Optimization approaches for the analysis of metabolic networks

Title: Optimization approaches for the analysis of metabolic networks


Supervisors: Richard Notebaart and Bas Teusink

Metabolic networks have been reconstructed for several species, including two different lactic-acid bacteria [1]. These bacteria have health promoting properties and play an important role in food-fermentations. Current metabolic engineering studies to analyze metabolism are focused on mathematical modeling of networks by optimization approaches. Recently different approaches have been developed [2-4]. The aim of this project is to implement several existing approaches, which allows us to study the metabolic properties of lactic acid bacteria on both the genomic and metabolic level. The optimization approaches can give insights into functional and physiological coupling between metabolic genes, which is a measure of how important two or more genes (i.e. as being together) are within a metabolic network. The next step is to compare the predicted genes sets with information from functional genomics data, such as gene-expression. For instance, to what extent are the genes within metabolic gene sets transcriptionally regulated? This is one example of genomic data analysis using integrative bioinformatics.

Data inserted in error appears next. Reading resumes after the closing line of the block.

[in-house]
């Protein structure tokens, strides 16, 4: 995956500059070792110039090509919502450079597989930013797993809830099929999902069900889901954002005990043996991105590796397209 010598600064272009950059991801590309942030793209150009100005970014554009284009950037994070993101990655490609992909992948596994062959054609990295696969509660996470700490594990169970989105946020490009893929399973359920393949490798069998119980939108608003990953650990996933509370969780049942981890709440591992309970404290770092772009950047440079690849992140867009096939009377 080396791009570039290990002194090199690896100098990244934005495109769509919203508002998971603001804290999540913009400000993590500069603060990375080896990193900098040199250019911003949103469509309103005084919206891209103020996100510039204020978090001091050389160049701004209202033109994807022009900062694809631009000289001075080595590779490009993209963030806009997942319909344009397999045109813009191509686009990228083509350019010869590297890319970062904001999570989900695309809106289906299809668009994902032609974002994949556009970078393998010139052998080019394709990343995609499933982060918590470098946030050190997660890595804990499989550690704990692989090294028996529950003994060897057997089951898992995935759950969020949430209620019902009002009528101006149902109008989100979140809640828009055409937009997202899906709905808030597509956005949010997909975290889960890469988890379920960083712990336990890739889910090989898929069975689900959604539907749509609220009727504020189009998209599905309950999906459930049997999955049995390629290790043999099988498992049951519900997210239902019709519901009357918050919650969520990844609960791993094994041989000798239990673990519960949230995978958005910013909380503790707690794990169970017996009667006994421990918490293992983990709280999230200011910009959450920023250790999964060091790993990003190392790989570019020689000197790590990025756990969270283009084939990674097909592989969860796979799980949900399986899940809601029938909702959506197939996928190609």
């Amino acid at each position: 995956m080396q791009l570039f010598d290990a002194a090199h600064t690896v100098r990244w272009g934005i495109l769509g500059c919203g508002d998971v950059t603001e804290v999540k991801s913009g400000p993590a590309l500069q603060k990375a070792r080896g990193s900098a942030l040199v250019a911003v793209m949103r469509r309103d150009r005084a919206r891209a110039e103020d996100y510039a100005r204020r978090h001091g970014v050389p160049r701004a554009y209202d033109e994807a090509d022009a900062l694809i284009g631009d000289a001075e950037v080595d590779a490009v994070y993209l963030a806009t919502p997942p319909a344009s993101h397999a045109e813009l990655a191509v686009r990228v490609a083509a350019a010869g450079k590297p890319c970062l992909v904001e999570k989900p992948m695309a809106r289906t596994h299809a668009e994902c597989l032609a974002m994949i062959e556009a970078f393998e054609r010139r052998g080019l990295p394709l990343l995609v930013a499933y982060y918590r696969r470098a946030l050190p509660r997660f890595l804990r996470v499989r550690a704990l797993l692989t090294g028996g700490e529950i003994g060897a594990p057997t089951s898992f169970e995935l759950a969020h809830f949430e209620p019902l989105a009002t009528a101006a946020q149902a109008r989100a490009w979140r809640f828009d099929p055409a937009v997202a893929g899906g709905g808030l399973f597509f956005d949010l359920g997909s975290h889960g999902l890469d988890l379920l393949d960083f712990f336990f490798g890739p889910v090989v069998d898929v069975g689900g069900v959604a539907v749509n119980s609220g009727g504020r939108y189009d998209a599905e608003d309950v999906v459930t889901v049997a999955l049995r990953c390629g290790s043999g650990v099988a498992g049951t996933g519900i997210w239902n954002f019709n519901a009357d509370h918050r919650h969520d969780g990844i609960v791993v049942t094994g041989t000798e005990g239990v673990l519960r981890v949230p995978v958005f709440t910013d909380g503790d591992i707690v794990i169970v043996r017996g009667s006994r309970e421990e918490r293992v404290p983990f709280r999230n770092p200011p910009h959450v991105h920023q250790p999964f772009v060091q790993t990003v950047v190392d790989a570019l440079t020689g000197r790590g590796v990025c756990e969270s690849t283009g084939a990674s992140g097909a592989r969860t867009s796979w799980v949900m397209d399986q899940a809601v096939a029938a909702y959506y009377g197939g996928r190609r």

1.         Teusink B, van Enckevort FH, Francke C, Wiersma A, Wegkamp A, Smid EJ, Siezen RJ: In Silico Reconstruction of the Metabolic Pathways of Lactobacillus plantarum: Comparing Predictions of Nutrient Requirements with Those from Growth Experiments. Appl Environ Microbiol 2005, 71(11):7253-7262.
2.         Teusink B, Smid EJ: Modelling strategies for the industrial exploitation of lactic acid bacteria. Nat Rev Microbiol 2006, 4(1):46-56.
3.         Burgard AP, Nikolaev EV, Schilling CH, Maranas CD: Flux coupling analysis of genome-scale metabolic network reconstructions. Genome Res 2004, 14(2):301-312.
4.         Price ND, Schellenberger J, Palsson BO: Uniform sampling of steady-state flux spaces: means to design experiments and to interpret enzymopathies. Biophys J 2004, 87(4):2172-2186.